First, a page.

Sears, the iconic American department store, filed for Chapter 11 bankruptcy this morning. The New York Times reported that court papers show that Sears has amassed liabilities of $11.3 billion compared with $7 billion in assets.. The retailer, which employees 68,000 employees, will close 142 stores immediately.
In a court affidavit, Chief Financial Officer Robert Riecker said: “Will Sears be relegated to the dustbin of history, and will 68,000 Americans lose their jobs, or will Sears enter the next chapter of its life as an iconic American company, enduring yet another shift in the retail landscape?,” detailed Bloomberg.
The Changing Retail Landscape
The rise of Amazon and other big-box stores Wal-Mart and Home Depot, contributed to Sears struggles to maintain its footing in the marketplace. The store reached its heyday after WW2 with the rise of the middle-class. Sears was the one-stop shop for clothing, appliances, tools, and everything the American family needed. In the 1980’s a foray into the financial sector proved unfruitful and spread the company thin. By the 90’s Wal-Mart had surpassed Sears as the biggest retailer. The nail in the coffin was the lack of a strong online presence as shopping went digital.
As of now, Sears is aiming to reorganize, not turns the lights off on all its stores. But, they are at risk of liquidating. They’ve already liquidated over 800 stores in the past 16 years, and more will close after an adequate “analysis of profitability.”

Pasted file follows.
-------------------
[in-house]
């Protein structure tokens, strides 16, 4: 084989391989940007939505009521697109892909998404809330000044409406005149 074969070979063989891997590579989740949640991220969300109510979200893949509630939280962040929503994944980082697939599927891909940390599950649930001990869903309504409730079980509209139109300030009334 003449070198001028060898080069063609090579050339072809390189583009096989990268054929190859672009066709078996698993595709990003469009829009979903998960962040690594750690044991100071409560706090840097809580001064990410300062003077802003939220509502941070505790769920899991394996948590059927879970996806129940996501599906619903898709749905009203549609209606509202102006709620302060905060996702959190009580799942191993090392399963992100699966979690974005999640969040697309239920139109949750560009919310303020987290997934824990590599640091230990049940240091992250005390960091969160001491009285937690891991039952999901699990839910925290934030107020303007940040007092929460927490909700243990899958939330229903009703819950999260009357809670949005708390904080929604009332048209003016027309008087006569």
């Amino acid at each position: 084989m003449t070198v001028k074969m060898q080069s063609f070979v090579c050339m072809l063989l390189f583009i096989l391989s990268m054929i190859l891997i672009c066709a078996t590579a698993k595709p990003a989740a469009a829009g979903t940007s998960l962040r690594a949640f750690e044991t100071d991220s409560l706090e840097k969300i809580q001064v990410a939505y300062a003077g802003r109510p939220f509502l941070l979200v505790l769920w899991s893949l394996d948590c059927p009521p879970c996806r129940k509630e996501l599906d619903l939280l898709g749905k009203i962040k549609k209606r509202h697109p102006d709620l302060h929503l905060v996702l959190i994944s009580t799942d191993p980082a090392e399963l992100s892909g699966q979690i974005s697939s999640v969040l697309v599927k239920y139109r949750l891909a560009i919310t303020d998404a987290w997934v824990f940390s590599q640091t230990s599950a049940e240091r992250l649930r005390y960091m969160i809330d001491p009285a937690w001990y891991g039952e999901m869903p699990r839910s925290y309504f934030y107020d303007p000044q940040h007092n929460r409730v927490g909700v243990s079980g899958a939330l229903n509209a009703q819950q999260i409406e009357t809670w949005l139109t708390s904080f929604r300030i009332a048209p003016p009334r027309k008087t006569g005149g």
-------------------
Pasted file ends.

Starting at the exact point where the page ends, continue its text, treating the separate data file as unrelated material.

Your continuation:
New Investments Could Spark Reinvention
With former CEO Edward Lampert, efforts to salvage the brand has led to the closing of hundreds of underperforming stores and slashing over one billion dollars in annual operating costs. Now as chairman, Mr. Lampert is looking to loan Sears $300 million from his hedge fund EHL Investments. EHL owns 40% of their debt, according to The New York Times. Critics and Sears employees are skeptical, due to past financial strategizing that has benefitted him and EHL, but Sears.
Bringing the customer back to the chain will be crucial during this process, as many of their spending patterns have changed. They must convince the consumer that they will even survive the bankruptcy. Even before that, they must prove to other potential creditors that they can reinvent and more importantly, turn a profit.